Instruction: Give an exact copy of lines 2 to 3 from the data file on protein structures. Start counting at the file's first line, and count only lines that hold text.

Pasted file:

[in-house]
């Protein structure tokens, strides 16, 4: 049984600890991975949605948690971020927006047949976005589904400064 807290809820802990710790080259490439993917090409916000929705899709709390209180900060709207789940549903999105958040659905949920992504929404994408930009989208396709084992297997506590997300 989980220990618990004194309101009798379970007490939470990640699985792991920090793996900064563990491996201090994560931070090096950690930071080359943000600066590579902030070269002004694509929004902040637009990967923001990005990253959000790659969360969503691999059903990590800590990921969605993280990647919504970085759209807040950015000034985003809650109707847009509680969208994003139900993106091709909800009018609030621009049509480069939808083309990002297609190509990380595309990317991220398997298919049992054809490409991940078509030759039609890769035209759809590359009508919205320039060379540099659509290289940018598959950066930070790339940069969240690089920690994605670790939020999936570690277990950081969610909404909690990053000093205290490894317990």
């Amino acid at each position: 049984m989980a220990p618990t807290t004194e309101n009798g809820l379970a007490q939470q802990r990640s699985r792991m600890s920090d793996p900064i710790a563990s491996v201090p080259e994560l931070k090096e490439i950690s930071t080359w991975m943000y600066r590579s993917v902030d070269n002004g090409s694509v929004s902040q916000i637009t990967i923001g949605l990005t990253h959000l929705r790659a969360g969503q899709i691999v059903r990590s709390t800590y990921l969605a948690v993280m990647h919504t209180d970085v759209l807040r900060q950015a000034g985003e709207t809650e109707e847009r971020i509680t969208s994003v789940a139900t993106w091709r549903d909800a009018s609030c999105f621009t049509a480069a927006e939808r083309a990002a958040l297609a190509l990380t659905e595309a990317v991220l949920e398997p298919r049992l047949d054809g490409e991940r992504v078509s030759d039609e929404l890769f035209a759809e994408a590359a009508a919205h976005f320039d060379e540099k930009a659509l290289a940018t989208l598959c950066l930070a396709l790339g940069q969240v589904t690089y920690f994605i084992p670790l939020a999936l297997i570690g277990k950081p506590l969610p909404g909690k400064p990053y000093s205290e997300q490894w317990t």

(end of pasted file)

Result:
């Protein structure tokens, strides 16, 4: 049984600890991975949605948690971020927006047949976005589904400064 807290809820802990710790080259490439993917090409916000929705899709709390209180900060709207789940549903999105958040659905949920992504929404994408930009989208396709084992297997506590997300 989980220990618990004194309101009798379970007490939470990640699985792991920090793996900064563990491996201090994560931070090096950690930071080359943000600066590579902030070269002004694509929004902040637009990967923001990005990253959000790659969360969503691999059903990590800590990921969605993280990647919504970085759209807040950015000034985003809650109707847009509680969208994003139900993106091709909800009018609030621009049509480069939808083309990002297609190509990380595309990317991220398997298919049992054809490409991940078509030759039609890769035209759809590359009508919205320039060379540099659509290289940018598959950066930070790339940069969240690089920690994605670790939020999936570690277990950081969610909404909690990053000093205290490894317990």
């Amino acid at each position: 049984m989980a220990p618990t807290t004194e309101n009798g809820l379970a007490q939470q802990r990640s699985r792991m600890s920090d793996p900064i710790a563990s491996v201090p080259e994560l931070k090096e490439i950690s930071t080359w991975m943000y600066r590579s993917v902030d070269n002004g090409s694509v929004s902040q916000i637009t990967i923001g949605l990005t990253h959000l929705r790659a969360g969503q899709i691999v059903r990590s709390t800590y990921l969605a948690v993280m990647h919504t209180d970085v759209l807040r900060q950015a000034g985003e709207t809650e109707e847009r971020i509680t969208s994003v789940a139900t993106w091709r549903d909800a009018s609030c999105f621009t049509a480069a927006e939808r083309a990002a958040l297609a190509l990380t659905e595309a990317v991220l949920e398997p298919r049992l047949d054809g490409e991940r992504v078509s030759d039609e929404l890769f035209a759809e994408a590359a009508a919205h976005f320039d060379e540099k930009a659509l290289a940018t989208l598959c950066l930070a396709l790339g940069q969240v589904t690089y920690f994605i084992p670790l939020a999936l297997i570690g277990k950081p506590l969610p909404g909690k400064p990053y000093s205290e997300q490894w317990t």